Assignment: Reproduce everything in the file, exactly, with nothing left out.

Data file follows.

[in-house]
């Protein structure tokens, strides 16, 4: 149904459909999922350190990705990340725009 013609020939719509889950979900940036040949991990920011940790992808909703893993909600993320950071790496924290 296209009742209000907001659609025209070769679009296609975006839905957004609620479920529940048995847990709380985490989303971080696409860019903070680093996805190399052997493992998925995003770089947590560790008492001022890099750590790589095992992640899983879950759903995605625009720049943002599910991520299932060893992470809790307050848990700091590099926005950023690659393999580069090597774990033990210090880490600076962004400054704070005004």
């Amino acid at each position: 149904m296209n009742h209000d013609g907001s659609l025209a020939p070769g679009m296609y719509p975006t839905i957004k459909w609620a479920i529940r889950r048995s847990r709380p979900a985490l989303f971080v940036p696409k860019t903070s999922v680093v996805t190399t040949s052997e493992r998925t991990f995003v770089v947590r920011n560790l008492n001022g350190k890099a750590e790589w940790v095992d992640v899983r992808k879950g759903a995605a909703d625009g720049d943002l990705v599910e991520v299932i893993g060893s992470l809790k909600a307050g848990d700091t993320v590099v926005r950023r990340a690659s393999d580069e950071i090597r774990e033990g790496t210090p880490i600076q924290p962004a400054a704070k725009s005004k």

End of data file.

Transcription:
[in-house]
């Protein structure tokens, strides 16, 4: 149904459909999922350190990705990340725009 013609020939719509889950979900940036040949991990920011940790992808909703893993909600993320950071790496924290 296209009742209000907001659609025209070769679009296609975006839905957004609620479920529940048995847990709380985490989303971080696409860019903070680093996805190399052997493992998925995003770089947590560790008492001022890099750590790589095992992640899983879950759903995605625009720049943002599910991520299932060893992470809790307050848990700091590099926005950023690659393999580069090597774990033990210090880490600076962004400054704070005004």
């Amino acid at each position: 149904m296209n009742h209000d013609g907001s659609l025209a020939p070769g679009m296609y719509p975006t839905i957004k459909w609620a479920i529940r889950r048995s847990r709380p979900a985490l989303f971080v940036p696409k860019t903070s999922v680093v996805t190399t040949s052997e493992r998925t991990f995003v770089v947590r920011n560790l008492n001022g350190k890099a750590e790589w940790v095992d992640v899983r992808k879950g759903a995605a909703d625009g720049d943002l990705v599910e991520v299932i893993g060893s992470l809790k909600a307050g848990d700091t993320v590099v926005r950023r990340a690659s393999d580069e950071i090597r774990e033990g790496t210090p880490i600076q924290p962004a400054a704070k725009s005004k």